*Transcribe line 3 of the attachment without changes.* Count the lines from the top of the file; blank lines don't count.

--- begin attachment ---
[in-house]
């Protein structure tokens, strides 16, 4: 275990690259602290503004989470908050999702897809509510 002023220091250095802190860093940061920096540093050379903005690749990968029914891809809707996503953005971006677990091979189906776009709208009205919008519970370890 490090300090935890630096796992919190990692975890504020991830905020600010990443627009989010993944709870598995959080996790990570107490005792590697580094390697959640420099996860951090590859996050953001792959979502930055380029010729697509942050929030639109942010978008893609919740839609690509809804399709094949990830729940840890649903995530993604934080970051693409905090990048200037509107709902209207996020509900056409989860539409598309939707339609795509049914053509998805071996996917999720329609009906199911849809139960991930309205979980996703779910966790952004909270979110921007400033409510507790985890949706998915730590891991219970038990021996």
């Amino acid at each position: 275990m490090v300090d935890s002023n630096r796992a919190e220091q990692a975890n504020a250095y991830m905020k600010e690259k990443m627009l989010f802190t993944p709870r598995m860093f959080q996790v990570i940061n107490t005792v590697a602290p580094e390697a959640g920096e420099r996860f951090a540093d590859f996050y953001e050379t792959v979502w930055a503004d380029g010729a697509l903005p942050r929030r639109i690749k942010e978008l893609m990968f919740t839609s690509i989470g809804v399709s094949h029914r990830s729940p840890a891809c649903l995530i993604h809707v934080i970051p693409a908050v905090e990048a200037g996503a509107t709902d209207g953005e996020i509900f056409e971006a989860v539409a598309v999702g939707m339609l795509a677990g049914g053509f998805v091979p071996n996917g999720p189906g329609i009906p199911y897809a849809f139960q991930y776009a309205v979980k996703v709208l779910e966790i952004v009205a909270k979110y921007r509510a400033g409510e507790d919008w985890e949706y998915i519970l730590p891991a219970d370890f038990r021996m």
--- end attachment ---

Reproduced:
């Amino acid at each position: 275990m490090v300090d935890s002023n630096r796992a919190e220091q990692a975890n504020a250095y991830m905020k600010e690259k990443m627009l989010f802190t993944p709870r598995m860093f959080q996790v990570i940061n107490t005792v590697a602290p580094e390697a959640g920096e420099r996860f951090a540093d590859f996050y953001e050379t792959v979502w930055a503004d380029g010729a697509l903005p942050r929030r639109i690749k942010e978008l893609m990968f919740t839609s690509i989470g809804v399709s094949h029914r990830s729940p840890a891809c649903l995530i993604h809707v934080i970051p693409a908050v905090e990048a200037g996503a509107t709902d209207g953005e996020i509900f056409e971006a989860v539409a598309v999702g939707m339609l795509a677990g049914g053509f998805v091979p071996n996917g999720p189906g329609i009906p199911y897809a849809f139960q991930y776009a309205v979980k996703v709208l779910e966790i952004v009205a909270k979110y921007r509510a400033g409510e507790d919008w985890e949706y998915i519970l730590p891991a219970d370890f038990r021996m």